Monday, November 29, 2010

The Next Three Days

Anyone looking to break their loved one out of prison should look no further than The Next Three Days for a step-by-step playbook.  It’s so easy!

First, disregard everything your lawyer and a jury tells you, they are obviously wrong.  Next, ask a guy who has admittedly escaped from seven prisons, how to escape from prison (don’t worry, he’ll be easy to find!) Next, sell every tangible possession you have on Craigslist.  Next, go to a gun shop and offer the guy money under the table, he’ll definitely sell you an unmarked gun.  Hell, he’ll even show you how to use it!

Next, learn how to break into a car (for help, search “how to break into a car” on YouTube, yes, YouTube). Next, go your closest ghetto and watch, from inside your not-at-all-noticeable Prius, how drug dealers interact. After only an hour or so, you’ll figure out where the stash house is.  Go rob it, you’ll only have to shoot two guys!  It’ll be easy!

Now, once you’ve switched your loved one’s medical documents (a cinch), and made a fake key (YouTube again) and cut a hole in a random fence (easy pisye) you’ll be ready to go.

You’d think things get harder after you break them out of prison.  No way!  All you have to do to avoid the cops is keep changing your clothes. Easy!  Oh, and better rent a car as well, that always throws them off.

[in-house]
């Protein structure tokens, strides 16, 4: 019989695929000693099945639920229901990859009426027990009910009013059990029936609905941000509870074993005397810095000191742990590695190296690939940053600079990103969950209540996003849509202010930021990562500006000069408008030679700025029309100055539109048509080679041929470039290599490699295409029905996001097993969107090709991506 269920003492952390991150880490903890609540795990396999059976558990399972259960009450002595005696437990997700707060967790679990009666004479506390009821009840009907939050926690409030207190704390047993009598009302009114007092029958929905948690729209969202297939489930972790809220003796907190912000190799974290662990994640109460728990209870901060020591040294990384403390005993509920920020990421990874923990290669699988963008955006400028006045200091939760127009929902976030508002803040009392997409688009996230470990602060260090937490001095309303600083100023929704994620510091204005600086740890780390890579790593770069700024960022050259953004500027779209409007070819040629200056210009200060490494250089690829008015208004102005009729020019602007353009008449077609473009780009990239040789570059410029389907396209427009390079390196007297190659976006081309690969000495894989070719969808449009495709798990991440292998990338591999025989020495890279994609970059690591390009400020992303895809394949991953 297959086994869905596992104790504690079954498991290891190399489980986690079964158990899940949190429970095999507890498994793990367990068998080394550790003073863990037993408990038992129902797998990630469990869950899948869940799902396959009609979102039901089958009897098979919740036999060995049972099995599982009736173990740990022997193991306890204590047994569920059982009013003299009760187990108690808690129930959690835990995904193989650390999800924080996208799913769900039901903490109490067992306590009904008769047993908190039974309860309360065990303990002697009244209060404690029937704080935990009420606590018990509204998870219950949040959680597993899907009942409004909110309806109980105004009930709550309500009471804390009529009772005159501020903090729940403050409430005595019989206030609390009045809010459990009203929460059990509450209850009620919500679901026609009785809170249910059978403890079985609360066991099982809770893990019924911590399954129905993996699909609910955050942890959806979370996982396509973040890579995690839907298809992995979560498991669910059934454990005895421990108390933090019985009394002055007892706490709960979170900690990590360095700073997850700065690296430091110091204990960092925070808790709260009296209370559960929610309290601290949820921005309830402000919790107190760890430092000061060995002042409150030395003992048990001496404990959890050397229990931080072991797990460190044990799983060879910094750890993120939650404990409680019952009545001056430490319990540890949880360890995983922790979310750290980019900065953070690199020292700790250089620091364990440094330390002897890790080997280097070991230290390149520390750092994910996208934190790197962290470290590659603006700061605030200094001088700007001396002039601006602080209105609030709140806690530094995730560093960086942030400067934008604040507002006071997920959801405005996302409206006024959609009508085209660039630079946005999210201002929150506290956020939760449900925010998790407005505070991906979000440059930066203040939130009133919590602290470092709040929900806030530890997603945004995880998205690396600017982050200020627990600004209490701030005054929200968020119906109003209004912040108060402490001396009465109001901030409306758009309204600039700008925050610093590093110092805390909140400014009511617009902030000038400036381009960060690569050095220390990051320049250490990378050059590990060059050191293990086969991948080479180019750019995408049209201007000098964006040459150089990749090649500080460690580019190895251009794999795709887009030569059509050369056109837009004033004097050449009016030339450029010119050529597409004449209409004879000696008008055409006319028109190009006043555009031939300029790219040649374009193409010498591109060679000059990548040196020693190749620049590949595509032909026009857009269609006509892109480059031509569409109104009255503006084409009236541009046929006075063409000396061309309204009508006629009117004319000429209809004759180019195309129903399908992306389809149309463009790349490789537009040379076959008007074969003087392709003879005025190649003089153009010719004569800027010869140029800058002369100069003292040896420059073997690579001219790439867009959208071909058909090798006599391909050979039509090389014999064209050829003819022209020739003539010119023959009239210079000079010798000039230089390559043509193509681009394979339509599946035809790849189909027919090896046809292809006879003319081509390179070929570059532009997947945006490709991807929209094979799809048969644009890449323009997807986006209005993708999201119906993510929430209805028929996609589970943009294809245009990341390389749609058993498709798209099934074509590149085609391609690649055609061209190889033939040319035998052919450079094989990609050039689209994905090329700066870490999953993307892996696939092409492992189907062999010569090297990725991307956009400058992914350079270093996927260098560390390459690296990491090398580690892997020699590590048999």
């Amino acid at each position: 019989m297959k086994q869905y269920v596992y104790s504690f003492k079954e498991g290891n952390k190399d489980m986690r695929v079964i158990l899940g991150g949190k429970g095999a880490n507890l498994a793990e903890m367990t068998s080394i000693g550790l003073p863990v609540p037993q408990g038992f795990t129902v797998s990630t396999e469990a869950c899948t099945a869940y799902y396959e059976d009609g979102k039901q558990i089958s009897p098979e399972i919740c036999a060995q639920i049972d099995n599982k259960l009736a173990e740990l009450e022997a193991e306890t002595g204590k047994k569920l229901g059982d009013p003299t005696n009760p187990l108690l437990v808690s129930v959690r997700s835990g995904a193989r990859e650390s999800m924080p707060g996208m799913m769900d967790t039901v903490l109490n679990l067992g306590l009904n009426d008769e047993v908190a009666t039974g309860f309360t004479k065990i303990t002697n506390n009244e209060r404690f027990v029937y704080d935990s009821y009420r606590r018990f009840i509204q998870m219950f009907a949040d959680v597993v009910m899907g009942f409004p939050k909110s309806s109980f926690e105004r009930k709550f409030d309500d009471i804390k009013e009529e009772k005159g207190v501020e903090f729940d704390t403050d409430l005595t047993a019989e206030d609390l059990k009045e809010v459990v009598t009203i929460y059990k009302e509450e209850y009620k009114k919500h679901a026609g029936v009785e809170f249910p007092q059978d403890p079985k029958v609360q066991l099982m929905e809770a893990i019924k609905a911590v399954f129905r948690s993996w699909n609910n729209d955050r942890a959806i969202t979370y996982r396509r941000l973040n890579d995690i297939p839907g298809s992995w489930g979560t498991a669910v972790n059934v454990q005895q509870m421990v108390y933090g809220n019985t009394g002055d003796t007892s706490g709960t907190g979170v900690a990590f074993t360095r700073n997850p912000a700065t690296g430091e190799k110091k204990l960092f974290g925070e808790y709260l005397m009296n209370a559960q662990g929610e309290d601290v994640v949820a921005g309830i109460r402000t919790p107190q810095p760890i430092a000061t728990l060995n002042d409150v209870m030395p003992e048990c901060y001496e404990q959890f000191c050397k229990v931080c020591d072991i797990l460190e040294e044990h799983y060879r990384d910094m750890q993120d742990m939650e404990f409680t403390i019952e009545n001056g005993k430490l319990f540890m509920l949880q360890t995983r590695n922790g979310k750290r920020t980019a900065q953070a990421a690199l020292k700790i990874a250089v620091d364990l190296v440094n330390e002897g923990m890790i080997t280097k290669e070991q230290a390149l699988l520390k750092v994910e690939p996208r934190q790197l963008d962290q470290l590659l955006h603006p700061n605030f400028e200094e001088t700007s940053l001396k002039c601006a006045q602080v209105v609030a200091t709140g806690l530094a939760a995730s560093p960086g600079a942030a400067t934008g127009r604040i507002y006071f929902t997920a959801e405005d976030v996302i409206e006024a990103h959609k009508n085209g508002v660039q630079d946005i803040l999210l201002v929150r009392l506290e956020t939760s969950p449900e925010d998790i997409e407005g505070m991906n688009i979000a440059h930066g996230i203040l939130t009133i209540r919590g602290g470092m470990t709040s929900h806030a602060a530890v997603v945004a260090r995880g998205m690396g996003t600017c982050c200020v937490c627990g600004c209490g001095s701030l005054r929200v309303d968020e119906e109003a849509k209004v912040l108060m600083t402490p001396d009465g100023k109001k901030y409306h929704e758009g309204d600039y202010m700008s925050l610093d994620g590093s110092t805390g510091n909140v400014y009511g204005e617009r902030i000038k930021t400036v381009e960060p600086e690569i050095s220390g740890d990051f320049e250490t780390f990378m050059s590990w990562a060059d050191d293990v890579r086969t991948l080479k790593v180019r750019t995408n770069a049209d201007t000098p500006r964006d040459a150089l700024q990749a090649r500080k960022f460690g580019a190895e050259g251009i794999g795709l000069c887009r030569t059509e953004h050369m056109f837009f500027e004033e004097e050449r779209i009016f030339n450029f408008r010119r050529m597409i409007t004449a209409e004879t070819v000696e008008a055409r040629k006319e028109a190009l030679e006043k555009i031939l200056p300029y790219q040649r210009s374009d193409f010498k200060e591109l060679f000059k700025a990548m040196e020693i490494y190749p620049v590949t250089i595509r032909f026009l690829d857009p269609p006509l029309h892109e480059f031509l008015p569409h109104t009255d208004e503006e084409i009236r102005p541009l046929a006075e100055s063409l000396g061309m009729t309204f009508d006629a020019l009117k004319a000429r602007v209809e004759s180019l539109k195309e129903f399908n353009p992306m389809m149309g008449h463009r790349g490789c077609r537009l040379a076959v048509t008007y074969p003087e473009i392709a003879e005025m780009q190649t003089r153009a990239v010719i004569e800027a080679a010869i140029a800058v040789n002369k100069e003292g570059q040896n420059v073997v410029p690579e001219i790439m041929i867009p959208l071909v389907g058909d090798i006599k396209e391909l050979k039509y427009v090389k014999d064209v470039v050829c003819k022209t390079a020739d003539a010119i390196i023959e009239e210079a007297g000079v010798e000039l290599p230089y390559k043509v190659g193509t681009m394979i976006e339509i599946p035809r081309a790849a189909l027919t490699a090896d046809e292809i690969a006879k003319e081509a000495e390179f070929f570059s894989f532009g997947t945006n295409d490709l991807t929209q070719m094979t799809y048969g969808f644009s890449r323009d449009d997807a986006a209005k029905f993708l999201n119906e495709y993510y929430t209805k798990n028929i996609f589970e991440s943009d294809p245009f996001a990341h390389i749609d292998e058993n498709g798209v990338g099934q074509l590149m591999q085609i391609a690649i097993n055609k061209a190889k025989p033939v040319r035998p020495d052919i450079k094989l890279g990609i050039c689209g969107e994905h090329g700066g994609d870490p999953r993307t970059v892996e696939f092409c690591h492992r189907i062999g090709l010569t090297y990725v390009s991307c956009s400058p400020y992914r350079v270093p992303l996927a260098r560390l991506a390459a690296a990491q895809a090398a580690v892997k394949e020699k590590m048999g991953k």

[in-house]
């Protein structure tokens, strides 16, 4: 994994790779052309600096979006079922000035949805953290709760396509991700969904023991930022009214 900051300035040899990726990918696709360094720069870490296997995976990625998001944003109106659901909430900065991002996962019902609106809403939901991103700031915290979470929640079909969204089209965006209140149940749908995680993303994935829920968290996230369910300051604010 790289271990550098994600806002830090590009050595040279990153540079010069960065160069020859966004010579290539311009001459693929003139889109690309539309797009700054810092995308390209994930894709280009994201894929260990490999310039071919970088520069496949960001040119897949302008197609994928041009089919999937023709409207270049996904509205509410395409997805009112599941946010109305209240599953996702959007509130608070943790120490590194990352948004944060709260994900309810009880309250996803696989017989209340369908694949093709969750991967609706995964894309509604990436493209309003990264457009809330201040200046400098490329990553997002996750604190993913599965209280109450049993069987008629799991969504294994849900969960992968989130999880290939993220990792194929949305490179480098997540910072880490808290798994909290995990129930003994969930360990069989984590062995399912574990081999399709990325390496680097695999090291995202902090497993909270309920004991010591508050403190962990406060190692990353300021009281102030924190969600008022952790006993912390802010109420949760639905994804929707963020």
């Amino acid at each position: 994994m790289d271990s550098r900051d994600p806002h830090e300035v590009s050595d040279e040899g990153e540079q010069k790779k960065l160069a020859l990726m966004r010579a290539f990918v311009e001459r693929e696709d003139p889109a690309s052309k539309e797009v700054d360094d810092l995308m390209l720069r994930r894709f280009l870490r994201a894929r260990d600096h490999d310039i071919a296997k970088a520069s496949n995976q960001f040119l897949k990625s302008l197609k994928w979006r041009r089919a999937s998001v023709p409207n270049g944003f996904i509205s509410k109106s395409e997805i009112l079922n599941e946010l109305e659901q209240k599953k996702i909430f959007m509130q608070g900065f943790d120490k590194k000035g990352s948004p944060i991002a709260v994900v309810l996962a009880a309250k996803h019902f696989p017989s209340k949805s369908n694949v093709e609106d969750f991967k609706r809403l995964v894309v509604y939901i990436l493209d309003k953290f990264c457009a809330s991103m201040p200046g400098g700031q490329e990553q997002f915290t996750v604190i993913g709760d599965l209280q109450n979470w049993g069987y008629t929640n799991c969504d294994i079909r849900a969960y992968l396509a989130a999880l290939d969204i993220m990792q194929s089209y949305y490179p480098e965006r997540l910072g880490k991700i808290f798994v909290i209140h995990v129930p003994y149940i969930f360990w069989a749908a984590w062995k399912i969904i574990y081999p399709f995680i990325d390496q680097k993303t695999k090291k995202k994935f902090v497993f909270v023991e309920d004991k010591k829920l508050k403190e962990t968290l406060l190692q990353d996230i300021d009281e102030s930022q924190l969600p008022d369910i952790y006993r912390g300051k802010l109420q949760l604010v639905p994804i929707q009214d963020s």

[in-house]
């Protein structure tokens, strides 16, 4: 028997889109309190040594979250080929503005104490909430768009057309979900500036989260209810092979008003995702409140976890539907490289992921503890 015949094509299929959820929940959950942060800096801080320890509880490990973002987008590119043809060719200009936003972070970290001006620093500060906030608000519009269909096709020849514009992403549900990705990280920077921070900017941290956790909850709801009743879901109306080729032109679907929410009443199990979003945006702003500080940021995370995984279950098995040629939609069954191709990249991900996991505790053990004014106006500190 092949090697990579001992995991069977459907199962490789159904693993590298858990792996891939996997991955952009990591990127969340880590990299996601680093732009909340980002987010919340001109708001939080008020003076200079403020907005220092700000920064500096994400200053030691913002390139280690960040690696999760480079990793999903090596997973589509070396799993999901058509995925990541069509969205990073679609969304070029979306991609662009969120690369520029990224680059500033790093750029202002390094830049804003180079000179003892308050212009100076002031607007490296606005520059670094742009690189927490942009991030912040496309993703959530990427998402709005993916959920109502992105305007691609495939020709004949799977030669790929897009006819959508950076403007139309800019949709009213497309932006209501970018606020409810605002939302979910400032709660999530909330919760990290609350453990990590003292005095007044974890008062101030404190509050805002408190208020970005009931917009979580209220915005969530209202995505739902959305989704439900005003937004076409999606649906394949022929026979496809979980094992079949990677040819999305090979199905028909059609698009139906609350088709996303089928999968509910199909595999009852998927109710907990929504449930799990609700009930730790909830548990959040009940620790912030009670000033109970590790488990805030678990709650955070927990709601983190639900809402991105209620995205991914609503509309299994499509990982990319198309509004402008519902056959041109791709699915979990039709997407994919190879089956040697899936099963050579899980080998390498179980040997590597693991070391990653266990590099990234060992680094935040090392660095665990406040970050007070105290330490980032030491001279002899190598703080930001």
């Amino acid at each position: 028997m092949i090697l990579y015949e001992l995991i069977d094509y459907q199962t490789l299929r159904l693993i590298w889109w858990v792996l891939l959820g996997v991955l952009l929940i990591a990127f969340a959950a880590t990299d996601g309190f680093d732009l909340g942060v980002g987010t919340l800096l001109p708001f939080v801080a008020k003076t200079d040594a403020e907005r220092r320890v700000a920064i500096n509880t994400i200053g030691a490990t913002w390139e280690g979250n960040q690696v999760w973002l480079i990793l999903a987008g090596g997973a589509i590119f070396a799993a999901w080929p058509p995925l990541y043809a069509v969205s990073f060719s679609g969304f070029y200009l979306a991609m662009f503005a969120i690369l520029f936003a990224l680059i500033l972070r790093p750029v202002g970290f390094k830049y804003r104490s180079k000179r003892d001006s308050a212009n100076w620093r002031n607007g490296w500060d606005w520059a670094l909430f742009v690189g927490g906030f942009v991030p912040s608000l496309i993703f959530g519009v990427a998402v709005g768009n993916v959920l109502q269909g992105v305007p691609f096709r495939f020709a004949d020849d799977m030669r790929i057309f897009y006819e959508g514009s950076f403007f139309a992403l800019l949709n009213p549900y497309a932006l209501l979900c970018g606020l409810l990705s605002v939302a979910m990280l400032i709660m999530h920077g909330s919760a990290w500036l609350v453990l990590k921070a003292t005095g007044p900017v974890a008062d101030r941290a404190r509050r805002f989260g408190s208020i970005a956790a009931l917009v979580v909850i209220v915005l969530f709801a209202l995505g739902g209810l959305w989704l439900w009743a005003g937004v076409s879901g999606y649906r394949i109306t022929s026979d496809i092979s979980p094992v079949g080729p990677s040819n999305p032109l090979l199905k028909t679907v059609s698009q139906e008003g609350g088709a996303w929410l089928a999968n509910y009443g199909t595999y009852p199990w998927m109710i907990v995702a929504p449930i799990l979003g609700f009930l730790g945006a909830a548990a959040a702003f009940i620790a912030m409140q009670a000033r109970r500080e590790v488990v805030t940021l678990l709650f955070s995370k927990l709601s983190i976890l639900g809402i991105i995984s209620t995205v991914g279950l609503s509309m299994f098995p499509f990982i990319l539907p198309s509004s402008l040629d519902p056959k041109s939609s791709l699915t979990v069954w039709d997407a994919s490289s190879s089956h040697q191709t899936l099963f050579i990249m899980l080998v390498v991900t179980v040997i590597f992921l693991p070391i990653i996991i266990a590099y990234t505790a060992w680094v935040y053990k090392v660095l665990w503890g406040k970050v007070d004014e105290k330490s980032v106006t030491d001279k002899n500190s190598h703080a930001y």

Russell Crowe manages to do all this, and more, in the span of two very long, very boring hours in Paul Haggis’ The Next Three Days.  Crowe, like Haggis’ film, is a bust.  Elizabeth Banks, who plays Crowe’s self-effacing wife, is not.  She flexes her dramatic muscle well. More please.  The rest of the film however, is worse than I’ve described. I haven’t even mentioned the cops hot on Crowe’s tail, who take every lead in stride, examining all the details and reaching accurate conclusions over and over again.  Oh, and they do it all in the span of a few hours.  Two detectives solve a large city police department case in a few hours.  Right.

Haggis’ first directorial effort was the overrated Crash, followed by the underrated In The Valley of Elah (such a good film, that it inspired me to start this site).  But in The Next Three Days, he’s gone for cheap thrills; usually an easy way to increase the dollars in your bank account.  The movie cost $35 million, it’s made $6.5 million.  Oops. D


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